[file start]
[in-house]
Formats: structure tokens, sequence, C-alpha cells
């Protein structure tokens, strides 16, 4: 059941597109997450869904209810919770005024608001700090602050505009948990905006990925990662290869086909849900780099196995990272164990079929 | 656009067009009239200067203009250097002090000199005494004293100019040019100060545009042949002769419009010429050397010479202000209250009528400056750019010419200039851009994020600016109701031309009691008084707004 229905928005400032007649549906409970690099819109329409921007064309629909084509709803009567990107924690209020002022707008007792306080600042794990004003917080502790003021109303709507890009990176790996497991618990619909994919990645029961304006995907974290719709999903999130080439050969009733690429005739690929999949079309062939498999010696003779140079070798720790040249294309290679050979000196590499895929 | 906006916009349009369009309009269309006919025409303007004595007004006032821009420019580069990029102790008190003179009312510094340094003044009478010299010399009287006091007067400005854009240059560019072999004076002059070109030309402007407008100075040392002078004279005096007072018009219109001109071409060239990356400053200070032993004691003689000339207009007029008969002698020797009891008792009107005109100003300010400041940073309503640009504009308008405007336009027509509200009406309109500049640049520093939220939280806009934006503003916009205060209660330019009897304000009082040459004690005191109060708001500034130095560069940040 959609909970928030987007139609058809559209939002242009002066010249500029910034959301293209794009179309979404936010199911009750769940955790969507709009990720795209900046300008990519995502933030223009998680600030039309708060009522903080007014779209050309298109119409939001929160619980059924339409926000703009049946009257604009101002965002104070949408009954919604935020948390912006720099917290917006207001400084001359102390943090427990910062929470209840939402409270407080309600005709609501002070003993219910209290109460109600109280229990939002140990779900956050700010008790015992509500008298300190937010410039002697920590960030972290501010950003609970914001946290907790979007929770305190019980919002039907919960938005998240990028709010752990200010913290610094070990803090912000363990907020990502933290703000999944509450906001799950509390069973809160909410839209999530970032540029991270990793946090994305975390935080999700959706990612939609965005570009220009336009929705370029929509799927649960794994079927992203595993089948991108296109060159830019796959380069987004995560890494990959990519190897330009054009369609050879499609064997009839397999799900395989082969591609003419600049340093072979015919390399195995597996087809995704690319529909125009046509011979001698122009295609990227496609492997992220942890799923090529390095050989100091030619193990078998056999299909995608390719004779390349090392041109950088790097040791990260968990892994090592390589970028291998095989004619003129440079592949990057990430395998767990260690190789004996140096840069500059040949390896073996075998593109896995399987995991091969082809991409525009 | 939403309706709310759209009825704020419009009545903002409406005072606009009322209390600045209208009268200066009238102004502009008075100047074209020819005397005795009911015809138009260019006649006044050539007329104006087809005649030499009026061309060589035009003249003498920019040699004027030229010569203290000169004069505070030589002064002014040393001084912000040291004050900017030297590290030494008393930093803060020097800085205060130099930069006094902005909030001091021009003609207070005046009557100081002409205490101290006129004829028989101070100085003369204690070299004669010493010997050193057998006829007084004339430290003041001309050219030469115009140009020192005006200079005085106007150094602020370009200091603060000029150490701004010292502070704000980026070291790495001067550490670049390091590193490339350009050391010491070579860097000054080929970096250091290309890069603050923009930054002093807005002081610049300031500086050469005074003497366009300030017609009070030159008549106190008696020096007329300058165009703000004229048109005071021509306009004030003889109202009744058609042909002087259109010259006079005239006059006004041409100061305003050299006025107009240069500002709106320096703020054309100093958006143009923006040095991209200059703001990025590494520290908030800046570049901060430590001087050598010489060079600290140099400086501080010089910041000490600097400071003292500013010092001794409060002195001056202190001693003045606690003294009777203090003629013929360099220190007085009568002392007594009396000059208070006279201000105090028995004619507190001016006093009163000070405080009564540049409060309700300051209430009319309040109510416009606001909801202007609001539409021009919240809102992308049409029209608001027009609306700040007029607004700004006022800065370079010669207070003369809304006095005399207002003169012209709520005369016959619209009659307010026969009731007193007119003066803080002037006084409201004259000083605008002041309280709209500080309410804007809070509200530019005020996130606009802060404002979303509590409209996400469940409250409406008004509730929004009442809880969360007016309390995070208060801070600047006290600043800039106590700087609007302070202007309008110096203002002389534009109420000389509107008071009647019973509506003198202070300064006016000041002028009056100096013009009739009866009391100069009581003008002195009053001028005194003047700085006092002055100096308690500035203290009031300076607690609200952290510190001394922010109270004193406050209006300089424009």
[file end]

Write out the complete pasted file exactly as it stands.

[in-house]
Formats: structure tokens, sequence, C-alpha cells
């Protein structure tokens, strides 16, 4: 059941597109997450869904209810919770005024608001700090602050505009948990905006990925990662290869086909849900780099196995990272164990079929 | 656009067009009239200067203009250097002090000199005494004293100019040019100060545009042949002769419009010429050397010479202000209250009528400056750019010419200039851009994020600016109701031309009691008084707004 229905928005400032007649549906409970690099819109329409921007064309629909084509709803009567990107924690209020002022707008007792306080600042794990004003917080502790003021109303709507890009990176790996497991618990619909994919990645029961304006995907974290719709999903999130080439050969009733690429005739690929999949079309062939498999010696003779140079070798720790040249294309290679050979000196590499895929 | 906006916009349009369009309009269309006919025409303007004595007004006032821009420019580069990029102790008190003179009312510094340094003044009478010299010399009287006091007067400005854009240059560019072999004076002059070109030309402007407008100075040392002078004279005096007072018009219109001109071409060239990356400053200070032993004691003689000339207009007029008969002698020797009891008792009107005109100003300010400041940073309503640009504009308008405007336009027509509200009406309109500049640049520093939220939280806009934006503003916009205060209660330019009897304000009082040459004690005191109060708001500034130095560069940040 959609909970928030987007139609058809559209939002242009002066010249500029910034959301293209794009179309979404936010199911009750769940955790969507709009990720795209900046300008990519995502933030223009998680600030039309708060009522903080007014779209050309298109119409939001929160619980059924339409926000703009049946009257604009101002965002104070949408009954919604935020948390912006720099917290917006207001400084001359102390943090427990910062929470209840939402409270407080309600005709609501002070003993219910209290109460109600109280229990939002140990779900956050700010008790015992509500008298300190937010410039002697920590960030972290501010950003609970914001946290907790979007929770305190019980919002039907919960938005998240990028709010752990200010913290610094070990803090912000363990907020990502933290703000999944509450906001799950509390069973809160909410839209999530970032540029991270990793946090994305975390935080999700959706990612939609965005570009220009336009929705370029929509799927649960794994079927992203595993089948991108296109060159830019796959380069987004995560890494990959990519190897330009054009369609050879499609064997009839397999799900395989082969591609003419600049340093072979015919390399195995597996087809995704690319529909125009046509011979001698122009295609990227496609492997992220942890799923090529390095050989100091030619193990078998056999299909995608390719004779390349090392041109950088790097040791990260968990892994090592390589970028291998095989004619003129440079592949990057990430395998767990260690190789004996140096840069500059040949390896073996075998593109896995399987995991091969082809991409525009 | 939403309706709310759209009825704020419009009545903002409406005072606009009322209390600045209208009268200066009238102004502009008075100047074209020819005397005795009911015809138009260019006649006044050539007329104006087809005649030499009026061309060589035009003249003498920019040699004027030229010569203290000169004069505070030589002064002014040393001084912000040291004050900017030297590290030494008393930093803060020097800085205060130099930069006094902005909030001091021009003609207070005046009557100081002409205490101290006129004829028989101070100085003369204690070299004669010493010997050193057998006829007084004339430290003041001309050219030469115009140009020192005006200079005085106007150094602020370009200091603060000029150490701004010292502070704000980026070291790495001067550490670049390091590193490339350009050391010491070579860097000054080929970096250091290309890069603050923009930054002093807005002081610049300031500086050469005074003497366009300030017609009070030159008549106190008696020096007329300058165009703000004229048109005071021509306009004030003889109202009744058609042909002087259109010259006079005239006059006004041409100061305003050299006025107009240069500002709106320096703020054309100093958006143009923006040095991209200059703001990025590494520290908030800046570049901060430590001087050598010489060079600290140099400086501080010089910041000490600097400071003292500013010092001794409060002195001056202190001693003045606690003294009777203090003629013929360099220190007085009568002392007594009396000059208070006279201000105090028995004619507190001016006093009163000070405080009564540049409060309700300051209430009319309040109510416009606001909801202007609001539409021009919240809102992308049409029209608001027009609306700040007029607004700004006022800065370079010669207070003369809304006095005399207002003169012209709520005369016959619209009659307010026969009731007193007119003066803080002037006084409201004259000083605008002041309280709209500080309410804007809070509200530019005020996130606009802060404002979303509590409209996400469940409250409406008004509730929004009442809880969360007016309390995070208060801070600047006290600043800039106590700087609007302070202007309008110096203002002389534009109420000389509107008071009647019973509506003198202070300064006016000041002028009056100096013009009739009866009391100069009581003008002195009053001028005194003047700085006092002055100096308690500035203290009031300076607690609200952290510190001394922010109270004193406050209006300089424009």